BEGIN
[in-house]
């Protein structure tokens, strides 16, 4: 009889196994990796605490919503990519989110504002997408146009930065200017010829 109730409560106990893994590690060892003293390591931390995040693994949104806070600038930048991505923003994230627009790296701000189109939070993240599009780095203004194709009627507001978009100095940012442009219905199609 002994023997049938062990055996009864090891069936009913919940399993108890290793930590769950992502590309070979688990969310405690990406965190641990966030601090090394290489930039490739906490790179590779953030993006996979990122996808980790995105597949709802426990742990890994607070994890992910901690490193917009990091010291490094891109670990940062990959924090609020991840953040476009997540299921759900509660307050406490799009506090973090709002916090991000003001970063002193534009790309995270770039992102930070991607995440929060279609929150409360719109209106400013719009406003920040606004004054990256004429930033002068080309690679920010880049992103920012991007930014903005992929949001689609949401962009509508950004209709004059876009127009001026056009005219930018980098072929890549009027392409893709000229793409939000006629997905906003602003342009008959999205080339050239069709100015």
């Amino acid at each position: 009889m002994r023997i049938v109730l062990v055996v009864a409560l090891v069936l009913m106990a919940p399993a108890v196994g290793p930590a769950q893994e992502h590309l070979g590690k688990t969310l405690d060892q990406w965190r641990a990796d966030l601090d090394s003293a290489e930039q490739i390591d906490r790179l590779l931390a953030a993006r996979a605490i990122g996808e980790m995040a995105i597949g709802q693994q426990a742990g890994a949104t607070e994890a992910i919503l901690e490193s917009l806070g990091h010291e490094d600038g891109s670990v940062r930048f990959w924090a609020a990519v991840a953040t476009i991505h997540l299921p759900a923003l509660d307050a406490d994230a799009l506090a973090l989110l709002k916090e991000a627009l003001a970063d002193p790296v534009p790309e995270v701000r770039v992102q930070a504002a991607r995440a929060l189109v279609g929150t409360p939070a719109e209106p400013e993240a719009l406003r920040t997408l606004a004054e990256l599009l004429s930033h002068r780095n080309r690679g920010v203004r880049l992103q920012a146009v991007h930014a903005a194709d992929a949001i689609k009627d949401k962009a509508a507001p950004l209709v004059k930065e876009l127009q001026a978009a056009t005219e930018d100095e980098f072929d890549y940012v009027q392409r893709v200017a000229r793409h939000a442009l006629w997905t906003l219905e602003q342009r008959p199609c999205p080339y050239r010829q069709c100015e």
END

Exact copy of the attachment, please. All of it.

[in-house]
């Protein structure tokens, strides 16, 4: 009889196994990796605490919503990519989110504002997408146009930065200017010829 109730409560106990893994590690060892003293390591931390995040693994949104806070600038930048991505923003994230627009790296701000189109939070993240599009780095203004194709009627507001978009100095940012442009219905199609 002994023997049938062990055996009864090891069936009913919940399993108890290793930590769950992502590309070979688990969310405690990406965190641990966030601090090394290489930039490739906490790179590779953030993006996979990122996808980790995105597949709802426990742990890994607070994890992910901690490193917009990091010291490094891109670990940062990959924090609020991840953040476009997540299921759900509660307050406490799009506090973090709002916090991000003001970063002193534009790309995270770039992102930070991607995440929060279609929150409360719109209106400013719009406003920040606004004054990256004429930033002068080309690679920010880049992103920012991007930014903005992929949001689609949401962009509508950004209709004059876009127009001026056009005219930018980098072929890549009027392409893709000229793409939000006629997905906003602003342009008959999205080339050239069709100015």
């Amino acid at each position: 009889m002994r023997i049938v109730l062990v055996v009864a409560l090891v069936l009913m106990a919940p399993a108890v196994g290793p930590a769950q893994e992502h590309l070979g590690k688990t969310l405690d060892q990406w965190r641990a990796d966030l601090d090394s003293a290489e930039q490739i390591d906490r790179l590779l931390a953030a993006r996979a605490i990122g996808e980790m995040a995105i597949g709802q693994q426990a742990g890994a949104t607070e994890a992910i919503l901690e490193s917009l806070g990091h010291e490094d600038g891109s670990v940062r930048f990959w924090a609020a990519v991840a953040t476009i991505h997540l299921p759900a923003l509660d307050a406490d994230a799009l506090a973090l989110l709002k916090e991000a627009l003001a970063d002193p790296v534009p790309e995270v701000r770039v992102q930070a504002a991607r995440a929060l189109v279609g929150t409360p939070a719109e209106p400013e993240a719009l406003r920040t997408l606004a004054e990256l599009l004429s930033h002068r780095n080309r690679g920010v203004r880049l992103q920012a146009v991007h930014a903005a194709d992929a949001i689609k009627d949401k962009a509508a507001p950004l209709v004059k930065e876009l127009q001026a978009a056009t005219e930018d100095e980098f072929d890549y940012v009027q392409r893709v200017a000229r793409h939000a442009l006629w997905t906003l219905e602003q342009r008959p199609c999205p080339y050239r010829q069709c100015e």